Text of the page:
I would also say an interview that I did for The Fader which was a video interview with Flo Milli was another highlight. It was me on camera, talking and it was something that I had to rise to the challenge for. And there was the one I did after that which was for W magazine. I set this thing up from my bedroom in Southport and that was with Rico Nasty, she’s great. The interview I did with her for W magazine, again, was one of my first longer pieces of writing. I wasn’t used to the style that W magazine does. They try to create a very intimate picture of the artist. Getting into their background, where they grew up, their family, their relationships and their feelings about their music can be hard to get out of an artist.
Do you have a career highlight?
If anything, I would say getting an agent for the writing and working on the novel. I did not get one this quickly. I think as well with my work trajectory, especially with something like that people assume that I am and that I've been working longer than I have, but it’s only been like two years. I didn’t expect that I would be getting what I’m getting at this age. I thought it was a more ‘down the line’ thing. Yeah to know that I have something like that in the works is very exciting. I’m someone who has always been very active with my career and work so the hard work is paying off, and the other projects that I definitely want to get to because it’s been a thing of mine. I’m looking to move into more areas of media long-term. Whether it’s radio, podcasting, film and tv especially. Those things are more insight now. It’s coming quicker than I anticipated. That’s more than I expected at this age.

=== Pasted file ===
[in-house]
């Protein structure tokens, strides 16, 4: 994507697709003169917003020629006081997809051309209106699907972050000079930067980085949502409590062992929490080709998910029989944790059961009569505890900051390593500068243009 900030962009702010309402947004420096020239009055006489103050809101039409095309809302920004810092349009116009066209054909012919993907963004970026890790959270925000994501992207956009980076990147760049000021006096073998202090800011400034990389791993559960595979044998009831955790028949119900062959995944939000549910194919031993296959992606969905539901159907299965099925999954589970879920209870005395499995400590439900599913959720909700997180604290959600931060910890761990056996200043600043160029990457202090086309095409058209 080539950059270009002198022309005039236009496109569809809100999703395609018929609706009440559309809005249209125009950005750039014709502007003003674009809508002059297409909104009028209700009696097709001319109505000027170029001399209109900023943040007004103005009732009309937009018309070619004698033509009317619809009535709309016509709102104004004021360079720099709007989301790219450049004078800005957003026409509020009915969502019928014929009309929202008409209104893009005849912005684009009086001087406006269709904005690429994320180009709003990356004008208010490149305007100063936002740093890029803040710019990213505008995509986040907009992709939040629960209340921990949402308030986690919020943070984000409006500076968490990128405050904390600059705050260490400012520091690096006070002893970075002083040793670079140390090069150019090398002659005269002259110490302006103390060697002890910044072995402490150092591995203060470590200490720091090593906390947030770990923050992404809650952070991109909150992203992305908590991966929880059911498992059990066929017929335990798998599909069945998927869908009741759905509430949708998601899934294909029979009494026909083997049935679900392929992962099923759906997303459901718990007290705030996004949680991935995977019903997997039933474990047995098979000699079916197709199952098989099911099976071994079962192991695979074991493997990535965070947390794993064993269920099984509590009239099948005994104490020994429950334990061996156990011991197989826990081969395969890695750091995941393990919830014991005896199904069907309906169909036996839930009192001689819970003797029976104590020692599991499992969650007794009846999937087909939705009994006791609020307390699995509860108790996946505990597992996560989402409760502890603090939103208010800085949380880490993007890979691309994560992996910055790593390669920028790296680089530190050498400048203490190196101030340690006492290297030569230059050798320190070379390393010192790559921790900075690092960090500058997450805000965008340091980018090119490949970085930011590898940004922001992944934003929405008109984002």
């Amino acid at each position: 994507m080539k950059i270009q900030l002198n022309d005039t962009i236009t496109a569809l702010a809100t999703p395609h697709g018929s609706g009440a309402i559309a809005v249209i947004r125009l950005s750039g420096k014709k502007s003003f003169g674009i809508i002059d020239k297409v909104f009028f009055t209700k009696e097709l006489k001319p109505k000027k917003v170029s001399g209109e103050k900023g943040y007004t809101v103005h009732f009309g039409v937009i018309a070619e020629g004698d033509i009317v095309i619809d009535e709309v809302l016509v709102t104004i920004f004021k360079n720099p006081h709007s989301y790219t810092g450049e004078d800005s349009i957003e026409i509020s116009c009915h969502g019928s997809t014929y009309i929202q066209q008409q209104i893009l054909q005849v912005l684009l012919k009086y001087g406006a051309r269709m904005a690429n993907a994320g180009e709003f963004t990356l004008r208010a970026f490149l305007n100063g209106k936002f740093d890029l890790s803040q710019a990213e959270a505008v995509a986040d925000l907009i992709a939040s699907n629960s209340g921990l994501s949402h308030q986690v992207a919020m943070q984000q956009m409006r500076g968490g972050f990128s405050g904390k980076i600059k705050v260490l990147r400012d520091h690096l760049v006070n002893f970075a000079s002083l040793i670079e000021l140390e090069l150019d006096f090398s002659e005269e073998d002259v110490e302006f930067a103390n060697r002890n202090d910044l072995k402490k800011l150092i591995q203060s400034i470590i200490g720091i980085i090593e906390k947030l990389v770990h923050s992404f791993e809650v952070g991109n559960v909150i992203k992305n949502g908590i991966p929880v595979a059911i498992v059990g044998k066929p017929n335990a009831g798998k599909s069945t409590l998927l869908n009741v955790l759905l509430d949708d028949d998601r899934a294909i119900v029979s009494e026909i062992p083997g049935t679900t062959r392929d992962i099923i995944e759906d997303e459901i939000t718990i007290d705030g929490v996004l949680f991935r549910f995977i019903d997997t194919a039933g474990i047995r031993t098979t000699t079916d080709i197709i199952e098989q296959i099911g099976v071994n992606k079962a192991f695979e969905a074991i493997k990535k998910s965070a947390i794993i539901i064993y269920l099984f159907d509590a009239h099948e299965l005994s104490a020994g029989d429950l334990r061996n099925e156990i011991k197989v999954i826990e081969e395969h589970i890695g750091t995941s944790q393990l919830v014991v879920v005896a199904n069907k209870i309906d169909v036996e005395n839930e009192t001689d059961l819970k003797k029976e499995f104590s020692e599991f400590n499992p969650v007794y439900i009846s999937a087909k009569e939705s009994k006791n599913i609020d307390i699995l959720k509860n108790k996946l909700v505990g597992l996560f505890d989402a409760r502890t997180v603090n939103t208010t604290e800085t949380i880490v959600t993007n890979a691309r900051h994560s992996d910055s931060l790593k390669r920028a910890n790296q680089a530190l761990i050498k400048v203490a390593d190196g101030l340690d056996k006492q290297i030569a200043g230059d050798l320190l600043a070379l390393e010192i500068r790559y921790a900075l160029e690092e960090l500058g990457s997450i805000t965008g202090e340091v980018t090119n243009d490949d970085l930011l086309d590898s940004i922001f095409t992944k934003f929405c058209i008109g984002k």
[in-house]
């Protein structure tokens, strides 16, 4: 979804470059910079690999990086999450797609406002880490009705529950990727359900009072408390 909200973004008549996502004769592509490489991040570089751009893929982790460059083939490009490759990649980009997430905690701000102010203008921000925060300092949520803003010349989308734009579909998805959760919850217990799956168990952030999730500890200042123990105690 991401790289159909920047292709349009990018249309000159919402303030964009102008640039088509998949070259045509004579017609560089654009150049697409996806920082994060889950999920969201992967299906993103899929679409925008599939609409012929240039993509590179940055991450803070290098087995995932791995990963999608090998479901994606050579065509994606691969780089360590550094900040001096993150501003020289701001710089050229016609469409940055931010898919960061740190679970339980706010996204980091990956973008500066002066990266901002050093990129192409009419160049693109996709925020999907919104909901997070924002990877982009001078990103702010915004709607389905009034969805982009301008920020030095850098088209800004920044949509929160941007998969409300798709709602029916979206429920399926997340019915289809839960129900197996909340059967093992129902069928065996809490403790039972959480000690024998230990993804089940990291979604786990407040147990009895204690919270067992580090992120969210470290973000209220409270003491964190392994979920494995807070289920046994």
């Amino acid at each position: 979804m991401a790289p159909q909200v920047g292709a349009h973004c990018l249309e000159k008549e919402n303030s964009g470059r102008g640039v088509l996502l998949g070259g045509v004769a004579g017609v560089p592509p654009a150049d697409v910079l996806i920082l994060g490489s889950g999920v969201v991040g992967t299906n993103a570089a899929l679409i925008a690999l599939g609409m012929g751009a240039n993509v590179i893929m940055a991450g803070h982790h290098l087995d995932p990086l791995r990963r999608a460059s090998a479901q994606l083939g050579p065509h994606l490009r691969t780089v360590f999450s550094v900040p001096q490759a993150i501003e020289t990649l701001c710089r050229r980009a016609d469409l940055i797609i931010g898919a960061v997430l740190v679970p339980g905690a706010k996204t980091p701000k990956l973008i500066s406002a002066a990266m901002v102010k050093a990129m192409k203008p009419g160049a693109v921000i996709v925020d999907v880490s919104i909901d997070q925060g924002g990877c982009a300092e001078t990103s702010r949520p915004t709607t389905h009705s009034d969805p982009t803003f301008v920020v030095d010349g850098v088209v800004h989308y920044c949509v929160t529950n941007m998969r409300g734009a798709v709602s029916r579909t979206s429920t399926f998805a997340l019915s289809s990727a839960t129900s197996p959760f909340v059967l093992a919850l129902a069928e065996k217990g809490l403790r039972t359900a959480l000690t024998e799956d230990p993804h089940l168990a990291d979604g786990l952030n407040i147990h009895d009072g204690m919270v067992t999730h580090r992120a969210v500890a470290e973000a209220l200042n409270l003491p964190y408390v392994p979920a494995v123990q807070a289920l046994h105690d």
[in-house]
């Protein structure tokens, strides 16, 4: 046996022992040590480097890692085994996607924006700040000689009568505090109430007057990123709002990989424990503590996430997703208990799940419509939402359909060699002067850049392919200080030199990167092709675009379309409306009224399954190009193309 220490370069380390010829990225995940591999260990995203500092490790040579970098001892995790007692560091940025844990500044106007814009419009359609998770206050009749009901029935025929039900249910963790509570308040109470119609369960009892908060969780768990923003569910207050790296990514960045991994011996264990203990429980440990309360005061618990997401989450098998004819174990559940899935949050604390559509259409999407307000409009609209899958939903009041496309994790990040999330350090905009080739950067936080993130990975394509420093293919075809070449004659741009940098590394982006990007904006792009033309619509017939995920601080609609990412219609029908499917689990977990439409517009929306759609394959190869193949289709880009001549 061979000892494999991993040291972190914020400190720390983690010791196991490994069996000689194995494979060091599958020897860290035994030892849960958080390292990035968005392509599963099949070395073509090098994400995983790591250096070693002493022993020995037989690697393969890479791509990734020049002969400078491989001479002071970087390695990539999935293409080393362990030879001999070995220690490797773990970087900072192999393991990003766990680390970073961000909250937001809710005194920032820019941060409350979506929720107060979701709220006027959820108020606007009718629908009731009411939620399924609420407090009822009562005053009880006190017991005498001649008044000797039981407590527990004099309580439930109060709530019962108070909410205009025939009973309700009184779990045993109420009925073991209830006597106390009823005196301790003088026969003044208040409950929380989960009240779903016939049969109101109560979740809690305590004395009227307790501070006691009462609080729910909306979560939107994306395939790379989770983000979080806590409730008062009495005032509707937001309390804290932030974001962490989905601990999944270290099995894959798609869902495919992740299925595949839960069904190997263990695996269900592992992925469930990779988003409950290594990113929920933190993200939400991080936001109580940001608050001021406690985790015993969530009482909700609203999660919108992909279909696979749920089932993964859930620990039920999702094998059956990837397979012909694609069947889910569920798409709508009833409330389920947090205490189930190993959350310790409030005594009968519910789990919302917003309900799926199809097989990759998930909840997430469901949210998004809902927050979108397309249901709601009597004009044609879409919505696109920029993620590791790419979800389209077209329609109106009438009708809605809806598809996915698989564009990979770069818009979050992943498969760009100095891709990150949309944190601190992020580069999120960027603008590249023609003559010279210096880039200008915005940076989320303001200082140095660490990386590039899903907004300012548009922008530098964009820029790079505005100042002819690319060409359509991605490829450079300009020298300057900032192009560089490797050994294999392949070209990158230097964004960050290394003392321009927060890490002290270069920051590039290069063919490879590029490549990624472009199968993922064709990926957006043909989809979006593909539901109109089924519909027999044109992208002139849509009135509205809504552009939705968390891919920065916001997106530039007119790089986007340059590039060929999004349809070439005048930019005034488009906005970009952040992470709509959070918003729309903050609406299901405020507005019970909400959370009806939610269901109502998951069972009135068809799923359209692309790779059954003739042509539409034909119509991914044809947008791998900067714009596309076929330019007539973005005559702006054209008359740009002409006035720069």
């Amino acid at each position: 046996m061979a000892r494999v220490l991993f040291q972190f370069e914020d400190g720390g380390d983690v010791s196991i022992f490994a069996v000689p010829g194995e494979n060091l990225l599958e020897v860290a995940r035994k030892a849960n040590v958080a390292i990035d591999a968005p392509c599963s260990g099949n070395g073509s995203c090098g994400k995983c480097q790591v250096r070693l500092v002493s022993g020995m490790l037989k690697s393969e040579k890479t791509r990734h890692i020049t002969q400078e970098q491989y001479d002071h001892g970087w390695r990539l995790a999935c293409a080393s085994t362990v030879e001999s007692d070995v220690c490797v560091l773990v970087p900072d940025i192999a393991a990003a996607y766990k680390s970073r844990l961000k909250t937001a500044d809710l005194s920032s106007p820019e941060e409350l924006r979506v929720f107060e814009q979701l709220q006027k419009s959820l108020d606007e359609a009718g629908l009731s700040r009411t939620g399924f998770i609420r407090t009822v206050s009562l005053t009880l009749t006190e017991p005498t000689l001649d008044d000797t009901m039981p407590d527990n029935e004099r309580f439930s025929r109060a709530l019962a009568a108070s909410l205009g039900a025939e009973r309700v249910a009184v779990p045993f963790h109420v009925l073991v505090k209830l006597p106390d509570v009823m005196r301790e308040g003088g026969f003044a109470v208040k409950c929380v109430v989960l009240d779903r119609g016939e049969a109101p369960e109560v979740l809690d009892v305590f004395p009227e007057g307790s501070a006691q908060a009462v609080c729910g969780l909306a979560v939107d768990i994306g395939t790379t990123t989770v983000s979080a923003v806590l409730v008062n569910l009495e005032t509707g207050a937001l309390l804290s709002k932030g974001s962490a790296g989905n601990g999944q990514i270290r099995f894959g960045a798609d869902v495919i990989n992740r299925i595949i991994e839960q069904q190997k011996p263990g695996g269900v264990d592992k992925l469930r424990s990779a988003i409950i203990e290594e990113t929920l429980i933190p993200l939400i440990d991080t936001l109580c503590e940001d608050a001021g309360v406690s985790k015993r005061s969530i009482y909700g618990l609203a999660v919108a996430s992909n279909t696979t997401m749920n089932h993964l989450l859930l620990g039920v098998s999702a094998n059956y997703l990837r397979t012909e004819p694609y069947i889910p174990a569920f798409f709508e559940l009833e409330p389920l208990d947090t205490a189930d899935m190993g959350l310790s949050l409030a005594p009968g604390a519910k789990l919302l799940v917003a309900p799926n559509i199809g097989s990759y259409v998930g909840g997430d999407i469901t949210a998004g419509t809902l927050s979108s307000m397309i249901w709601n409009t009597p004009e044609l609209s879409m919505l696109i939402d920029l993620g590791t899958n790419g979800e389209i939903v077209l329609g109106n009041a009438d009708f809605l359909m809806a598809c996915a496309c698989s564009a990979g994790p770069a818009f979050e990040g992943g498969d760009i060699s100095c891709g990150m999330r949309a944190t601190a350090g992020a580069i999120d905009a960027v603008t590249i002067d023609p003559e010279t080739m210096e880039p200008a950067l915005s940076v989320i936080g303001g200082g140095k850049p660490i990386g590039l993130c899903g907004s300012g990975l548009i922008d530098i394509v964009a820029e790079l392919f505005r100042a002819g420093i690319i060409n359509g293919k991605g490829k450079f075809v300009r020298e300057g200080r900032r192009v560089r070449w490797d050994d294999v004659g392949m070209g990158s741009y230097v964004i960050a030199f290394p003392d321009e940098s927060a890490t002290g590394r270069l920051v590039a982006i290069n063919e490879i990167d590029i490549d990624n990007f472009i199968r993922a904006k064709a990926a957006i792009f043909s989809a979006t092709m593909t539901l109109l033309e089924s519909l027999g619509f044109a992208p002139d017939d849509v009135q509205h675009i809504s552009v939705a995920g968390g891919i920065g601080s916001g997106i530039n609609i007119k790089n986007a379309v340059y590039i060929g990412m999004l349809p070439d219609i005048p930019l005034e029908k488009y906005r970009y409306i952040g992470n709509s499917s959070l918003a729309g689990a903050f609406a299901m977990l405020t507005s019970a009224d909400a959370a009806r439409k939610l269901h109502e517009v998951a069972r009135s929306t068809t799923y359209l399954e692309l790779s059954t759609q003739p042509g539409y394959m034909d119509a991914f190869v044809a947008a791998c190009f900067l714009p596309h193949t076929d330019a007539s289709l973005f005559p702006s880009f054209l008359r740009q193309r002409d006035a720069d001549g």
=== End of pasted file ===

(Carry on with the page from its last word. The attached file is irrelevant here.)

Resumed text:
Tell us a little bit about your relationship with music journalism?
One of the things that I like about music journalism the most, apart from the thing of talking to artists that you really like and admire, is the craft of doing it is something that I am interested in. It’s not that easy to have a conversation with someone and get them to tell them about themselves. Some people are more comfortable doing that than others. There is a skill to doing it and making sure that people are represented in a way that’s true to who they are. That’s something that I spend a lot of time thinking about when I’m writing a profile and thinking ‘is what I’m writing honest, and accurate.’ Not just in terms of quotes but also how do you capture best to people who aren’t in that situation, and will never meet that person, who this person is and what their intentions are. It’s a real privilege to work with peoples stories in this way and think about how we can change how we think about music in general through what we write in a profile.
What advice would you give to someone who was just starting out in their writing career?
I would say to people to aim high! That was one thing that always helped me. Obviously, I can back my chat, which is the main thing, but you know lots of people are very hesitant to maybe pitch to bigger outlets or bigger publications and think ‘ah I’m not going to land anything there’ but I always say that a good story is a good story and it’s not like an editor isn’t going to work with you because you’re more inexperienced. The things I got early in my career if I didn’t put myself up for the challenge I probably wouldn’t be talking to you now! This industry tends to promote slogging in areas unnecessarily that you might not have to. It’s kind of about knowing how to navigate things better.
Check out Christine's work here!
Words: Grace Goslin